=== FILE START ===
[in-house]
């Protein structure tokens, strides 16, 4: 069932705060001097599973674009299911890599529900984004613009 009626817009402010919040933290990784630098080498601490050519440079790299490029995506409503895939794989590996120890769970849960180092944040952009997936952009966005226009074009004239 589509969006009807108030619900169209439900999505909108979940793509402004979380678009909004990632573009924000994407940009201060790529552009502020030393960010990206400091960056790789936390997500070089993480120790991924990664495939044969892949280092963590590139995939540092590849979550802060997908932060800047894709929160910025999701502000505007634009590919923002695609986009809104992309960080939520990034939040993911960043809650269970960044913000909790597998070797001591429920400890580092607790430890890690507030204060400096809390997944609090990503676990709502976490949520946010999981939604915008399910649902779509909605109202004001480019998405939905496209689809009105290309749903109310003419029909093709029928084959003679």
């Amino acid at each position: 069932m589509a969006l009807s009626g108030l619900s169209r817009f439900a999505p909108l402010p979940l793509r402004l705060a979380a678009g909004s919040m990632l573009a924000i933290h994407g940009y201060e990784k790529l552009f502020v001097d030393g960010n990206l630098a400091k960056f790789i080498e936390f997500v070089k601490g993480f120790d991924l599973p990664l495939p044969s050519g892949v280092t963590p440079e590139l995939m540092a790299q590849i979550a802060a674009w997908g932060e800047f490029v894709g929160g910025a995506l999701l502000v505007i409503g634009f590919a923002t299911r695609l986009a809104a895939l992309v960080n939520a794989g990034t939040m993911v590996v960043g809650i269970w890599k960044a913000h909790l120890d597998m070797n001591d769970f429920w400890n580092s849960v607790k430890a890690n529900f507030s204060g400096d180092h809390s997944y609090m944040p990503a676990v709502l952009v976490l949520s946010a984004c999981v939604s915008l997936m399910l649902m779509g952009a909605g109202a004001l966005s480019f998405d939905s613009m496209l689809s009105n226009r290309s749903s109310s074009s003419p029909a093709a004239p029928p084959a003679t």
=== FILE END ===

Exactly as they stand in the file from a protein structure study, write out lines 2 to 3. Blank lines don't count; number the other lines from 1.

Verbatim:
């Protein structure tokens, strides 16, 4: 069932705060001097599973674009299911890599529900984004613009 009626817009402010919040933290990784630098080498601490050519440079790299490029995506409503895939794989590996120890769970849960180092944040952009997936952009966005226009074009004239 589509969006009807108030619900169209439900999505909108979940793509402004979380678009909004990632573009924000994407940009201060790529552009502020030393960010990206400091960056790789936390997500070089993480120790991924990664495939044969892949280092963590590139995939540092590849979550802060997908932060800047894709929160910025999701502000505007634009590919923002695609986009809104992309960080939520990034939040993911960043809650269970960044913000909790597998070797001591429920400890580092607790430890890690507030204060400096809390997944609090990503676990709502976490949520946010999981939604915008399910649902779509909605109202004001480019998405939905496209689809009105290309749903109310003419029909093709029928084959003679």
């Amino acid at each position: 069932m589509a969006l009807s009626g108030l619900s169209r817009f439900a999505p909108l402010p979940l793509r402004l705060a979380a678009g909004s919040m990632l573009a924000i933290h994407g940009y201060e990784k790529l552009f502020v001097d030393g960010n990206l630098a400091k960056f790789i080498e936390f997500v070089k601490g993480f120790d991924l599973p990664l495939p044969s050519g892949v280092t963590p440079e590139l995939m540092a790299q590849i979550a802060a674009w997908g932060e800047f490029v894709g929160g910025a995506l999701l502000v505007i409503g634009f590919a923002t299911r695609l986009a809104a895939l992309v960080n939520a794989g990034t939040m993911v590996v960043g809650i269970w890599k960044a913000h909790l120890d597998m070797n001591d769970f429920w400890n580092s849960v607790k430890a890690n529900f507030s204060g400096d180092h809390s997944y609090m944040p990503a676990v709502l952009v976490l949520s946010a984004c999981v939604s915008l997936m399910l649902m779509g952009a909605g109202a004001l966005s480019f998405d939905s613009m496209l689809s009105n226009r290309s749903s109310s074009s003419p029909a093709a004239p029928p084959a003679t």